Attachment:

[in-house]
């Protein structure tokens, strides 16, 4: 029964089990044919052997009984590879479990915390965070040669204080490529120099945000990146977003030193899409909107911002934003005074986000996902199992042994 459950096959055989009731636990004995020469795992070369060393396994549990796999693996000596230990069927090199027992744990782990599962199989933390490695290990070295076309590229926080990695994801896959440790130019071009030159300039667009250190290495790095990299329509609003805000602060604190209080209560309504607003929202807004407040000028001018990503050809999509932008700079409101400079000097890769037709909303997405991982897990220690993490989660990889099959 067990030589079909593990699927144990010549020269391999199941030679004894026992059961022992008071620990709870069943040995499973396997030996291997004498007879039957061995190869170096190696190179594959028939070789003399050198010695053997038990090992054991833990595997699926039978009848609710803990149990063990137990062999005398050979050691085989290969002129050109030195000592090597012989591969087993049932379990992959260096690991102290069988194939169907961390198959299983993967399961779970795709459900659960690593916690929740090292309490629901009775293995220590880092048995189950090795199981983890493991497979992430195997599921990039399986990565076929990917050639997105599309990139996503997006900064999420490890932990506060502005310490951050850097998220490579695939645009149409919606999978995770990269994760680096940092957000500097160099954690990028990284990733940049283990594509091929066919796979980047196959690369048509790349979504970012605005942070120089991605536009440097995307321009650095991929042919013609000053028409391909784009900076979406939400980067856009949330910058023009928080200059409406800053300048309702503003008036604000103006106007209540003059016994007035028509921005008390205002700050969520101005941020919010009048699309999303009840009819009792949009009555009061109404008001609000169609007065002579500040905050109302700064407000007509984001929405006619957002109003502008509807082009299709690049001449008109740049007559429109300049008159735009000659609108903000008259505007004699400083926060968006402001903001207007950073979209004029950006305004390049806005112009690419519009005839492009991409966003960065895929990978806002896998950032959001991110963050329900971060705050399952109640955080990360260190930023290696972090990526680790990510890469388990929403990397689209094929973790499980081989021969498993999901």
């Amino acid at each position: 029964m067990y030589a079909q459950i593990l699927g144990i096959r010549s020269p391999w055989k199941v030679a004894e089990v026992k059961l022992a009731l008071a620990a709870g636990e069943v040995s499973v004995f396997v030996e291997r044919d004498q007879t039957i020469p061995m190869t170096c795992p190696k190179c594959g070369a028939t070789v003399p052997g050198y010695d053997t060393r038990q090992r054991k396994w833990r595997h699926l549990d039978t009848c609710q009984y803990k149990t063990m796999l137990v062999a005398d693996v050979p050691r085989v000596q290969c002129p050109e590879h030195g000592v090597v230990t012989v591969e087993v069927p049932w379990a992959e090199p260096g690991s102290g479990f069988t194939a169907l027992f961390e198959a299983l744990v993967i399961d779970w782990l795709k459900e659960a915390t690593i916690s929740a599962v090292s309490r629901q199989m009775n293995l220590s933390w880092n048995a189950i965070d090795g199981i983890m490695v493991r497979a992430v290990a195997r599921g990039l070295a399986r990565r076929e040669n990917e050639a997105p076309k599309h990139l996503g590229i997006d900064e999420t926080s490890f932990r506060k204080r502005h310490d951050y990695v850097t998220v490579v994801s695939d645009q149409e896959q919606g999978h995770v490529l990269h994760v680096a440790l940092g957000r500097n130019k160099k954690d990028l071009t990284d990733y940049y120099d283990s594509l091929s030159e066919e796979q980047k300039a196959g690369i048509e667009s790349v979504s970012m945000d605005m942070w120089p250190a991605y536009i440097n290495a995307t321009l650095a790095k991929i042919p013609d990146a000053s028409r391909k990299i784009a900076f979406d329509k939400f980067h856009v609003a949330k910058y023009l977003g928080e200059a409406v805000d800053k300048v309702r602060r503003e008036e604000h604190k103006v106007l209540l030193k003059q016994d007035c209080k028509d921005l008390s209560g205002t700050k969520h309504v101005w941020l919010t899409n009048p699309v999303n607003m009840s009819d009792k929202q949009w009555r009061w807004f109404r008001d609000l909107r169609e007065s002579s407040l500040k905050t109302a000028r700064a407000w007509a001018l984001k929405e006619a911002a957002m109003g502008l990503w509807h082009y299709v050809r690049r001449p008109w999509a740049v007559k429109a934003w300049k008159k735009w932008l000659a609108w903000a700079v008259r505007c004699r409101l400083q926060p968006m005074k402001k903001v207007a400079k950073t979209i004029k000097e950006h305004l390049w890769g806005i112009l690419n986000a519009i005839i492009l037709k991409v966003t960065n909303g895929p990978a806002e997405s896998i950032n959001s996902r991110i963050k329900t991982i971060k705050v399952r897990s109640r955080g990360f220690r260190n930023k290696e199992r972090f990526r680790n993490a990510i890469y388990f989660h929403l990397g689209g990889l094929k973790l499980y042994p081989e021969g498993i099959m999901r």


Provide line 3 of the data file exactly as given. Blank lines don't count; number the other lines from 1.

């Amino acid at each position: 029964m067990y030589a079909q459950i593990l699927g144990i096959r010549s020269p391999w055989k199941v030679a004894e089990v026992k059961l022992a009731l008071a620990a709870g636990e069943v040995s499973v004995f396997v030996e291997r044919d004498q007879t039957i020469p061995m190869t170096c795992p190696k190179c594959g070369a028939t070789v003399p052997g050198y010695d053997t060393r038990q090992r054991k396994w833990r595997h699926l549990d039978t009848c609710q009984y803990k149990t063990m796999l137990v062999a005398d693996v050979p050691r085989v000596q290969c002129p050109e590879h030195g000592v090597v230990t012989v591969e087993v069927p049932w379990a992959e090199p260096g690991s102290g479990f069988t194939a169907l027992f961390e198959a299983l744990v993967i399961d779970w782990l795709k459900e659960a915390t690593i916690s929740a599962v090292s309490r629901q199989m009775n293995l220590s933390w880092n048995a189950i965070d090795g199981i983890m490695v493991r497979a992430v290990a195997r599921g990039l070295a399986r990565r076929e040669n990917e050639a997105p076309k599309h990139l996503g590229i997006d900064e999420t926080s490890f932990r506060k204080r502005h310490d951050y990695v850097t998220v490579v994801s695939d645009q149409e896959q919606g999978h995770v490529l990269h994760v680096a440790l940092g957000r500097n130019k160099k954690d990028l071009t990284d990733y940049y120099d283990s594509l091929s030159e066919e796979q980047k300039a196959g690369i048509e667009s790349v979504s970012m945000d605005m942070w120089p250190a991605y536009i440097n290495a995307t321009l650095a790095k991929i042919p013609d990146a000053s028409r391909k990299i784009a900076f979406d329509k939400f980067h856009v609003a949330k910058y023009l977003g928080e200059a409406v805000d800053k300048v309702r602060r503003e008036e604000h604190k103006v106007l209540l030193k003059q016994d007035c209080k028509d921005l008390s209560g205002t700050k969520h309504v101005w941020l919010t899409n009048p699309v999303n607003m009840s009819d009792k929202q949009w009555r009061w807004f109404r008001d609000l909107r169609e007065s002579s407040l500040k905050t109302a000028r700064a407000w007509a001018l984001k929405e006619a911002a957002m109003g502008l990503w509807h082009y299709v050809r690049r001449p008109w999509a740049v007559k429109a934003w300049k008159k735009w932008l000659a609108w903000a700079v008259r505007c004699r409101l400083q926060p968006m005074k402001k903001v207007a400079k950073t979209i004029k000097e950006h305004l390049w890769g806005i112009l690419n986000a519009i005839i492009l037709k991409v966003t960065n909303g895929p990978a806002e997405s896998i950032n959001s996902r991110i963050k329900t991982i971060k705050v399952r897990s109640r955080g990360f220690r260190n930023k290696e199992r972090f990526r680790n993490a990510i890469y388990f989660h929403l990397g689209g990889l094929k973790l499980y042994p081989e021969g498993i099959m999901r």